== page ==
The men came forward after a Star investigation published last week revealed that the most widely used chemical in the Vietnam War was also employed at large by Ontario's Department of Lands and Forests to strip massive plots of Crown land during the 1950s, '60s and '70s.
A Hydro One spokeswoman confirmed the utility also used Agent Orange across Ontario from 1950 to 1979.
Daniele Gauvin said anyone with concerns can contact Hydro One, a company created in 1998 to replace Ontario Hydro. Gauvin said people are welcome to call the “corporate switchboard.” Meanwhile, government officials are probing the effects of Agent Orange use by provincial ministries in northern Ontario and along roadsides across the province.
“Spraying can be a bitter pill to the public,” states an Ontario Hydro training document from 1962. It advised spraying supervisors “to practise courtesy, care and common sense.”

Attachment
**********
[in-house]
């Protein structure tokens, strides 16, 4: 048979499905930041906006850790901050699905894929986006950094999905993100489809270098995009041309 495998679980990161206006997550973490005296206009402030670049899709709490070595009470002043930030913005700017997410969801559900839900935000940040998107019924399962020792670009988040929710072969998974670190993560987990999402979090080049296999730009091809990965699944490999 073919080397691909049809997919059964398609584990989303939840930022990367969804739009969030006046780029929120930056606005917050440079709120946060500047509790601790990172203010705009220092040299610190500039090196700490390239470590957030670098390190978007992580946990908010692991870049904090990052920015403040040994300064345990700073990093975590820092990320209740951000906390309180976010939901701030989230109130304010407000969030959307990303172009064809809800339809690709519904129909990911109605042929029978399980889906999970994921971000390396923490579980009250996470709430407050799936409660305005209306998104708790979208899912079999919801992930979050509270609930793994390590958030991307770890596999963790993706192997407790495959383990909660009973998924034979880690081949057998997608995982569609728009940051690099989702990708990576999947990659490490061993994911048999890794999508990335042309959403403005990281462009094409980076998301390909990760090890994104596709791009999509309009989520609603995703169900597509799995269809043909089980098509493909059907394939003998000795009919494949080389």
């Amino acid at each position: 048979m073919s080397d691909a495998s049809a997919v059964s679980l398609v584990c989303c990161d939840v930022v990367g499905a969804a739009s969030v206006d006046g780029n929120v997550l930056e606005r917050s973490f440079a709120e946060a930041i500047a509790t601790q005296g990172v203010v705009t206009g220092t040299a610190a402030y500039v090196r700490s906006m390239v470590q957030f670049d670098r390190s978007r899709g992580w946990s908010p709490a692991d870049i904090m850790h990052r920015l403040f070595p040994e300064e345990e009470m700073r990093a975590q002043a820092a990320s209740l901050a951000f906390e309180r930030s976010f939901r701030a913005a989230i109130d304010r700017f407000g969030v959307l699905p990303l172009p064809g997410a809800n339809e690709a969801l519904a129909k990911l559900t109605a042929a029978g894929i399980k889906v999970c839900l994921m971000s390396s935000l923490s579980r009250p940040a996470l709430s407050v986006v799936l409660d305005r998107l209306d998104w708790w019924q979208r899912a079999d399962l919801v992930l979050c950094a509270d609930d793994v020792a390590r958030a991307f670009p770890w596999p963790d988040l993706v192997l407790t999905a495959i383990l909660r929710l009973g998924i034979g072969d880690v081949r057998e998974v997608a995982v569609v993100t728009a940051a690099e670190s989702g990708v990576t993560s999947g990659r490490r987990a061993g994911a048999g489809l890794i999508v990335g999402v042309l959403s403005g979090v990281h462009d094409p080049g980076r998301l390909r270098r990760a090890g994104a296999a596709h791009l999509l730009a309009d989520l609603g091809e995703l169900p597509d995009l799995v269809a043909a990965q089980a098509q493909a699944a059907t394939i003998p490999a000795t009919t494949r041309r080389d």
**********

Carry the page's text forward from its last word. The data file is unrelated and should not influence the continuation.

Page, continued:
To convince farmers to allow Hydro spray crews onto their pastures, some supervisors would dip a cup into the chemical tank and take a swig.
“We were just young, single guys making big money,” said Orval Newton, 64, who earned $2.06 an hour as a labourer power-spraying trees and brush beneath high-voltage lines from Parry Sound to Toronto in 1967.
Bread cost 25 cents a loaf at the time and regular gasoline was 41.9 cents a gallon.
“We had no protection,” he said. “The drift would come back into your face. You'd finish the day with your clothes soaked.”
Four years ago, Newton was diagnosed with Parkinson's disease, one of more than 50 medical conditions the U.S. Department of Veterans Affairs associates with exposure to Agent Orange.
George Hambley, 62, spent three summers spraying near Kirkland Lake during the early 1970s. A massive tractor carrying hundreds of gallons of chemicals rolled through the brush. Attached to the chemical tank were three high-pressure hoses usually carried by seasonal workers like him.